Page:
Thursday, March 8, 2007

A Quick Trip to New York: Day Two

Over the course of a relaxing breakfast, and after seeing Sarah off to work, Peter and I decided on a mellower itinerary for Thursday. Between the forecast for foul weather and a desire to get back down to Philly early enough to have a productive evening, we would be hitting the road mid-afternoon. Accordingly, we pointed ourselves downtown with just a couple of destinations in mind.

Our fourth for dinner the previous evening was a good friend of Sarah's, Anne Saxelby, the young entrepreneur responsible for the eponymous Saxelby Cheesemongers. Our first stop of the day would be her minute but wonderful shop, located in the Essex Street Market (120 Essex Street, between Rivington and Delancey). The focus at Saxelby is clear and simple: American farmstead cheeses. Most of the produce Anne sells comes from dairies where she's spent time working and learning about each purveyor's particular craft. We had the luck and pleasure that day of finding one of those very cheesemakers -- Debby from Meadow Creek Dairy in Galax, Virginia -- hanging out at Anne's stall. After tasting Meadow Creek's produce and a few other of Anne's current favorites, we grabbed some bread with lunch in mind and headed back to the streets.

Winding our way South and West through the fringes of both Little Italy and Chinatown, our next and final destination would be Tribeca's Chambers Street Wines (160 Chambers Street, between Greenwich and W. Broadway). One of Peter's favorite shops, Chambers Street had been on my must visit list for quite some time but I'd somehow never managed to make it. He was keen to get my opinion of the shop and I was keen to visit based on their reputation for service, knowledge and an eclectic selection of small producer wines. Unlike Rosenthal, which we'd visited the day before, Chambers Street is a somewhat more typical specialty shop. Wines are laid out in a reasonably browsing-friendly fashion (though I found it could still be difficult to locate the stock of a selected item without just grabbing the display bottle). And their selection covers a fairly full spectrum of the international market. Like at Rosenthal, however, Chambers' strength was in Europe, most clearly in the Loire, Burgundy, Rhône and Piedmont. While far from being a single distributor shop, there is a particular focus on the French wines of importer Louis-Dressner. Happily, there is also one of the finer selections of Austrian wines I've found in the states, from quality producers such as Alzinger, Nikolaihof, Hirsch and Emrich Knoll.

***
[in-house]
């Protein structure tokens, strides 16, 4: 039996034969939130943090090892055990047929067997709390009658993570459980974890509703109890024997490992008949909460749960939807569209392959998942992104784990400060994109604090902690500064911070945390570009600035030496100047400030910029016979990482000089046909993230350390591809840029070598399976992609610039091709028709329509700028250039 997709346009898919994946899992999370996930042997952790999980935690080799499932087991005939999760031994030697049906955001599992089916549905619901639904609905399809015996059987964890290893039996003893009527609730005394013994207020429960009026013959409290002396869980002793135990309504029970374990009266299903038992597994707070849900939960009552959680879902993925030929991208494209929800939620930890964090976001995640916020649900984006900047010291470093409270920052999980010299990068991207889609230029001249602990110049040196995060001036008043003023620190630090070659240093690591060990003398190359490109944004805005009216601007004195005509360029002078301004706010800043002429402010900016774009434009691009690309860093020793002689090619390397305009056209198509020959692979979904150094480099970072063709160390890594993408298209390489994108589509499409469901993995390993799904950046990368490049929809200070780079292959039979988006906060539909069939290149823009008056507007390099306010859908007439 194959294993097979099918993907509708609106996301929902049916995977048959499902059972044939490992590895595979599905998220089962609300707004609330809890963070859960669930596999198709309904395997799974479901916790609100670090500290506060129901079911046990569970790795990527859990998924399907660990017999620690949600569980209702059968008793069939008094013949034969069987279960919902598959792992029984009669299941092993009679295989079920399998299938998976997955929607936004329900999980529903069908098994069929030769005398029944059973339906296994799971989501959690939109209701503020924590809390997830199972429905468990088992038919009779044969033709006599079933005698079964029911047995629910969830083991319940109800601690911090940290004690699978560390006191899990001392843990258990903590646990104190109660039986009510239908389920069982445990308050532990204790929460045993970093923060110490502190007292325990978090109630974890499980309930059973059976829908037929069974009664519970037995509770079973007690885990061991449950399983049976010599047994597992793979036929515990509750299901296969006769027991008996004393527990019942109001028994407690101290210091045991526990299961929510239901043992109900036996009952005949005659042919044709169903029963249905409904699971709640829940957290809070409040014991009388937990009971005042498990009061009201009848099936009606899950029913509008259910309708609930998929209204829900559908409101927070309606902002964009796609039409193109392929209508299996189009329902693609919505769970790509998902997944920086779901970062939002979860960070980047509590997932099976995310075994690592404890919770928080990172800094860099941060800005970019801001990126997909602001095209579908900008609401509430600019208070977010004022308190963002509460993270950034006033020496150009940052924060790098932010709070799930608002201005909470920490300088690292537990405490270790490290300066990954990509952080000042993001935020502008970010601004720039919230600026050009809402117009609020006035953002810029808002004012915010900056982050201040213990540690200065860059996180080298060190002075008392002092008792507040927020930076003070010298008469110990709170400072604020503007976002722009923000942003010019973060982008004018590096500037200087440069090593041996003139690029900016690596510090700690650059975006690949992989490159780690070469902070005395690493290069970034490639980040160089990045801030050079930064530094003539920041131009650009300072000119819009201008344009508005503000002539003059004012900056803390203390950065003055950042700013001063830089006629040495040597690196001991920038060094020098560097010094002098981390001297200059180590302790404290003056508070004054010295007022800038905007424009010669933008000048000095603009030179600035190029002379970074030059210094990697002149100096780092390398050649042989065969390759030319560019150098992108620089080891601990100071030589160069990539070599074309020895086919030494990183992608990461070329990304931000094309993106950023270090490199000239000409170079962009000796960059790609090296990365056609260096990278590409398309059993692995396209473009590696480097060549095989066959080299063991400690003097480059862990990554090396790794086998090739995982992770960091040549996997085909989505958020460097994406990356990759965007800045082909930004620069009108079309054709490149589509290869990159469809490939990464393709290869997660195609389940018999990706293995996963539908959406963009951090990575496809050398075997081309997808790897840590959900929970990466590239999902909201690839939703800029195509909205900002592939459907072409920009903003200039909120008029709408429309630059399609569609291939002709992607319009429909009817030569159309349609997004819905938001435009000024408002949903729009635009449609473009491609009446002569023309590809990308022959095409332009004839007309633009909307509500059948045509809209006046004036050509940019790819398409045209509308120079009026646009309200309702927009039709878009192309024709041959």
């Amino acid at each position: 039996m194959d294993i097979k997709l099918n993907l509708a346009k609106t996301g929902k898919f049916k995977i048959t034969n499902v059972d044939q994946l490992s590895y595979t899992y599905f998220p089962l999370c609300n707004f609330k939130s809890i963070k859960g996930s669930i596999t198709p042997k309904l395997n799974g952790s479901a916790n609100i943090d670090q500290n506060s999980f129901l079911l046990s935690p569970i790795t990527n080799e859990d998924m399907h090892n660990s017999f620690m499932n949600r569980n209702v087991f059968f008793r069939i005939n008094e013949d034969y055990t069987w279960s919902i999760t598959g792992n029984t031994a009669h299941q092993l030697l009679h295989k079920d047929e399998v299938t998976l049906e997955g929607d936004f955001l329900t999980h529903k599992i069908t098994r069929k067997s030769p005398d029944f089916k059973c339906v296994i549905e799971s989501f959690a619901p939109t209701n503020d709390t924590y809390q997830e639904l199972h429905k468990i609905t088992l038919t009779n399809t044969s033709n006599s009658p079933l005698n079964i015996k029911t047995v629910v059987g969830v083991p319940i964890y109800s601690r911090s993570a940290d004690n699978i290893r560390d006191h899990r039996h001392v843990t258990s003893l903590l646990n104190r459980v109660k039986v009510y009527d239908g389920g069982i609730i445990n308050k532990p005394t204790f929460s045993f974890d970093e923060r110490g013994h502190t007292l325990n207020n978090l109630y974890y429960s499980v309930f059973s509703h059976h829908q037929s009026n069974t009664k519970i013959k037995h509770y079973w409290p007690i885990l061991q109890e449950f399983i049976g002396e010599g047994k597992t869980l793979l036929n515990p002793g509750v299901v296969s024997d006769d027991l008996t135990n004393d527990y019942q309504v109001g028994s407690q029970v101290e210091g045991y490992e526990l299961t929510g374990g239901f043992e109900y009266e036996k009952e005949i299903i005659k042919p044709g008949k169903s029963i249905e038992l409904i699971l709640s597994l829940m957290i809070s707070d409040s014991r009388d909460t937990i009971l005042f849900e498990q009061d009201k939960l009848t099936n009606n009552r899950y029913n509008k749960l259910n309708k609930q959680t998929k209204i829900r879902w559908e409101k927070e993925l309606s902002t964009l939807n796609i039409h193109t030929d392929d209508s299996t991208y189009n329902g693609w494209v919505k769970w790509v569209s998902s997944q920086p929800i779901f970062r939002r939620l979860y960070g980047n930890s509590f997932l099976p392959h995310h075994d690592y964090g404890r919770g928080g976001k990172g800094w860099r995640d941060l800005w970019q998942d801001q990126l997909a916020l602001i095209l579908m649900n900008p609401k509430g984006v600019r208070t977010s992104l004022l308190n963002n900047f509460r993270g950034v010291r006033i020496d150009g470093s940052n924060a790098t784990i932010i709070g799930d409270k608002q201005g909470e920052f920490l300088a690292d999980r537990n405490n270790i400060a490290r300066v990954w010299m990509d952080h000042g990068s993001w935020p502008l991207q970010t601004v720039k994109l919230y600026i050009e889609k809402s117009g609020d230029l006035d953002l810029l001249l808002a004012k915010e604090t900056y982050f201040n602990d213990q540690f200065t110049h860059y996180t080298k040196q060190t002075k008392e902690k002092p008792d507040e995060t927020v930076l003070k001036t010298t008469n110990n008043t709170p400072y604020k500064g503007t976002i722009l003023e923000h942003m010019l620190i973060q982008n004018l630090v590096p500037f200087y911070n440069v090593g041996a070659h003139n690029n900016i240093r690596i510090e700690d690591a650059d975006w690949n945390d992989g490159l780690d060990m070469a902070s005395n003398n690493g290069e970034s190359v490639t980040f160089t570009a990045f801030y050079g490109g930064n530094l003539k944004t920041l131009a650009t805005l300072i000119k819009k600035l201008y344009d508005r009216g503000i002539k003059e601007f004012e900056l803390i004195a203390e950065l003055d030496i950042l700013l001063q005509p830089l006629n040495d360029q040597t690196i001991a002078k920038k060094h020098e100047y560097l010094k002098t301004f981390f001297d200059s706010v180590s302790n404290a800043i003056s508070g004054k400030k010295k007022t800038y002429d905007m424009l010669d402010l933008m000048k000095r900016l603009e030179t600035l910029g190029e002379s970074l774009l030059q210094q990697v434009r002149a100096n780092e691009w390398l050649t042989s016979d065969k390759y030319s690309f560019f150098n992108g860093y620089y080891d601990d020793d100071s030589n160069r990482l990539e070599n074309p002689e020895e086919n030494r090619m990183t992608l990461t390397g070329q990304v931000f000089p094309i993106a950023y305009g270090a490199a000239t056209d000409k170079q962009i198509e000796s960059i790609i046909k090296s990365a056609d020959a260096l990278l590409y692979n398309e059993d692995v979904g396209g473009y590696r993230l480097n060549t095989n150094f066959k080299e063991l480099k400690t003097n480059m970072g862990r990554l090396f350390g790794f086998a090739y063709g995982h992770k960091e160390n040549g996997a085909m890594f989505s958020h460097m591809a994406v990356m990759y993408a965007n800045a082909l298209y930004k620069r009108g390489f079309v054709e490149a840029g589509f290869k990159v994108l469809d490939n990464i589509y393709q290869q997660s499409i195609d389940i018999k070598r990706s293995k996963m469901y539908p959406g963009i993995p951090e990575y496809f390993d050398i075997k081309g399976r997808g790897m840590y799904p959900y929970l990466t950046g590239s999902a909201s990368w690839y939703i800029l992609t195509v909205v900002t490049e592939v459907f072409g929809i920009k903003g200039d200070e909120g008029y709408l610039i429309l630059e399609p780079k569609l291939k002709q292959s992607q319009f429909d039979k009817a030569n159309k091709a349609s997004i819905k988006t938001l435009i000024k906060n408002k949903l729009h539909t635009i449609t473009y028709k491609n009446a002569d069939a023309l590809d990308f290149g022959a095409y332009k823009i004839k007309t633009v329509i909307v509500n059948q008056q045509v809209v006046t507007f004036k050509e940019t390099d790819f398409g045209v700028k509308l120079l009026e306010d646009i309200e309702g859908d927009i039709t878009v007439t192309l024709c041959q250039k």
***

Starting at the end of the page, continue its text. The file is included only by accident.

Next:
After spending a nice chunk of time chatting with one of the shop owners and several of the staff, I buckled down to the business of picking out some interesting stuff. After finally culling the options down to a combination of some old favorites and a few new discoveries such as the wonderful Beaujolais of Terres Dorées, we settled up and headed for home. With mixed case in hand -- half for me and half for a good friend back in Wilmington -- we stepped out onto Chambers Street and practically right into a passing, available taxi. Luck seemed to be on our side that day, as the predicted rain had just started to fall....

Back at Pete's, we polished off some mighty tasty sandwiches from the previous night's leftover pork roast, packed up the car and hit the road for points South, bringing to an end a worthy and much enjoyed quick trip to New York.

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